Biobank Ireland Trust (BIT) was established in 2004 to promote and develop an Irish biobank network to benefit patients, researchers, industry, and the economy. The network commenced in 2008 with two hospital biobanks and currently consists of biobanks in the four main cancer hospitals in Ireland. The St. James's Hospital (SJH) Biobank coordinates the network. Procedures, based on ISBER and NCI guidelines, are standardized across the network. Policies and documents—Patient Consent Policy, Patient Information Sheet, Biobank Consent Form, Sample and Data Access Policy (SAP), and Sample Application Form have been agreed upon (after robust discussion) for use in each hospital. An optimum sequence for document preparation and submission for review is outlined. Once consensus is reached among the participating biobanks, the SJH biobank liaises with the Research and Ethics Committees, the Office of the Data Protection Commissioner, The National Cancer Registry (NCR), patient advocate groups, researchers, and other stakeholders. The NCR provides de-identified data from its database for researchers via unique biobank codes. ELSI issues discussed include the introduction of prospective consent across the network and the return of significant research results to patients. Only 4 of 363 patients opted to be re-contacted and re-consented on each occasion that their samples are included in a new project. It was decided, after multidisciplinary discussion, that results will not be returned to patients. The SAP is modeled on those of several international networks. Biobank Ireland is affiliated with international biobanking groups—Marble Arch International Working Group, ISBER, and ESBB. The Irish government continues to deliberate on how to fund and implement biobanking nationally. Meanwhile BIT uses every opportunity to promote awareness of the benefits of biobanking in events and in the media. PMID:24845249

  6. Ethics in American health 1: ethical approaches to health policy.

    PubMed

    Ruger, Jennifer Prah

    2008-10-01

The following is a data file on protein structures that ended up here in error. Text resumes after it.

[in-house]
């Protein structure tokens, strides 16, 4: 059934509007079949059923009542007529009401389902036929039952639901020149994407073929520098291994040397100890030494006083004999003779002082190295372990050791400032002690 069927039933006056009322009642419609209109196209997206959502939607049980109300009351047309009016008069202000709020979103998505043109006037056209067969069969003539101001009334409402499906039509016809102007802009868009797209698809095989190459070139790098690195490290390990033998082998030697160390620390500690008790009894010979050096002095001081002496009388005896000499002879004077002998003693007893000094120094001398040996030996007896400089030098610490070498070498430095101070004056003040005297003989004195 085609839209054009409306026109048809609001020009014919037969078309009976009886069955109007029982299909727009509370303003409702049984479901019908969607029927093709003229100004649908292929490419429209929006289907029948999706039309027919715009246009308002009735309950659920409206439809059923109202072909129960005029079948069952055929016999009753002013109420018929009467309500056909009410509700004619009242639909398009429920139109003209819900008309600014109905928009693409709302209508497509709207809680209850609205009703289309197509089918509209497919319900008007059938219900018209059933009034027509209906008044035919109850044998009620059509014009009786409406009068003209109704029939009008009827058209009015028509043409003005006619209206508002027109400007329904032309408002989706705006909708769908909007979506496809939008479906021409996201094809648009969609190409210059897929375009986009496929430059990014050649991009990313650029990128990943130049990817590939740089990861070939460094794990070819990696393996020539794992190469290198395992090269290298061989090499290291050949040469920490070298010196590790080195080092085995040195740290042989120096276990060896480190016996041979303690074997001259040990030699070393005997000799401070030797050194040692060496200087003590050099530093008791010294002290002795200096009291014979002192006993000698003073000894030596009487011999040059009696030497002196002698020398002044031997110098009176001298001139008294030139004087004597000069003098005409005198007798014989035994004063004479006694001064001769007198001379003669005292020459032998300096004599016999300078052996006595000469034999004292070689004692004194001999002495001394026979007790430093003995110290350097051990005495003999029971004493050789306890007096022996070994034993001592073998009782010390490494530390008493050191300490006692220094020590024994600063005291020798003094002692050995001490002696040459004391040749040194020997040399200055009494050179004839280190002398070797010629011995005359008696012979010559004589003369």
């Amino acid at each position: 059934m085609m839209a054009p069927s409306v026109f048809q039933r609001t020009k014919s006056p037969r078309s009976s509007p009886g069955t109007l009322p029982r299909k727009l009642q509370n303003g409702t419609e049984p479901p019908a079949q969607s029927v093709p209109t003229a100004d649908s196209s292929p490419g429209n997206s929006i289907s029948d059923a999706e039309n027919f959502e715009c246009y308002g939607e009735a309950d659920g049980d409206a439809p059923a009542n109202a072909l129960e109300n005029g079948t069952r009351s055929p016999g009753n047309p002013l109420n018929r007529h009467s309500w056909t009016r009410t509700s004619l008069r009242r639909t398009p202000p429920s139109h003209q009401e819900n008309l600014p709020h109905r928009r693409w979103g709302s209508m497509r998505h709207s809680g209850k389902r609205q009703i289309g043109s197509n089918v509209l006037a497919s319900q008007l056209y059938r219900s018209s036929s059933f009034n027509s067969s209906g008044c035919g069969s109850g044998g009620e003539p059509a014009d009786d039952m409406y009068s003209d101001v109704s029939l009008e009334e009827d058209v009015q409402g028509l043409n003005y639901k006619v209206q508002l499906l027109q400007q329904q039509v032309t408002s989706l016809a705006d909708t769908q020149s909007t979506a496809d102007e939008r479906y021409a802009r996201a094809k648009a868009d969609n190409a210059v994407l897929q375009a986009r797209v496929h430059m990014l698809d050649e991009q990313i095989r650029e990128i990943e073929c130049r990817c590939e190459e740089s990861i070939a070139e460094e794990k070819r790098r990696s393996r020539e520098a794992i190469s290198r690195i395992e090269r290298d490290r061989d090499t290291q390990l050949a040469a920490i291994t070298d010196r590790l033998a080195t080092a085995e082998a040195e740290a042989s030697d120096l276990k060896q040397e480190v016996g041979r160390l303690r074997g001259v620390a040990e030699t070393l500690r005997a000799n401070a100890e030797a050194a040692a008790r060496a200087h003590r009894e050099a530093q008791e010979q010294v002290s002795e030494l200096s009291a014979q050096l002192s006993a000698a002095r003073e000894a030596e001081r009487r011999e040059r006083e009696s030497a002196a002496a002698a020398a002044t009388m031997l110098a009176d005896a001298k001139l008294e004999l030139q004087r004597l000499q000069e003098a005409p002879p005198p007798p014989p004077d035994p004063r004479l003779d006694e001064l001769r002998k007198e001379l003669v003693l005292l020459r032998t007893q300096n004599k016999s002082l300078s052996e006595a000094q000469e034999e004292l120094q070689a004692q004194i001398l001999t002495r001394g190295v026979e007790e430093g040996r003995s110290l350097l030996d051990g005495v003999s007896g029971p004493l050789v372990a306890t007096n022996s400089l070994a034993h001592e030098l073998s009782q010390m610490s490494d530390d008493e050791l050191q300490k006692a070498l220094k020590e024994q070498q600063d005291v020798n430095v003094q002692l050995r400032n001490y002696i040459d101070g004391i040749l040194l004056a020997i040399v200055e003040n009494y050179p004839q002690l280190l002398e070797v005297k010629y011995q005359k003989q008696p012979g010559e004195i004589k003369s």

I trace the evolution of ethical approaches to health policy in the United States and examine a number of critical unresolved issues pertaining to the current set of frameworks. Several themes emerge. First, fair procedures claim more attention than substantive and procedural principles. Second, in the case of public deliberation, more focus has been placed on factors such as procedural mechanisms than on understanding how individuals and groups value different aspects of health and agree on health-related decisions. Third, the nation needs workable frameworks to guide collective choices about valuable social ends and their trade-offs; purely procedural strategies are limited in illuminating overarching health policy and ethics questions. There is a need to integrate consequential and procedural approaches to health ethics and policy. PMID:18703449

  7. Becoming the Denigrated Other: Group Relations Perspectives on Initial Reactions to a Bipolar Disorder Diagnosis

    PubMed Central

    Goldberg, Susan G.

    2012-01-01

    The initial reactions to a bipolar disorder diagnosis of research participants in a small, qualitative study consisted of astonishment, dread of being “mad,” and extremely negative associations. All had prior mental health diagnoses, including episodes of severe depression (all but one) and alcoholism (one). All participants reported mental health histories prediagnosis and most had spent years contending with mental health labels, medications, symptoms, and hospitalizations. In addition, most participants were highly educated health professionals, quite familiar with the behaviors that the medical system considered to comprise bipolar disorder. Their negative associations to the initial bipolar disorder diagnosis, therefore, appeared inconsistent with their mental health histories and professional knowledge. This article contextualizes these initial reactions of shock and distress and proposes interpretations of these findings from societal and psychodynamic group relations perspectives. The participants’ initial negative reactions are conceptualized as involving the terror of being transported from the group of “normal” people into the group of “mad” or “crazy” people, i.e., people with mental illnesses, who may constitute a societal “denigrated other.” PMID:23049521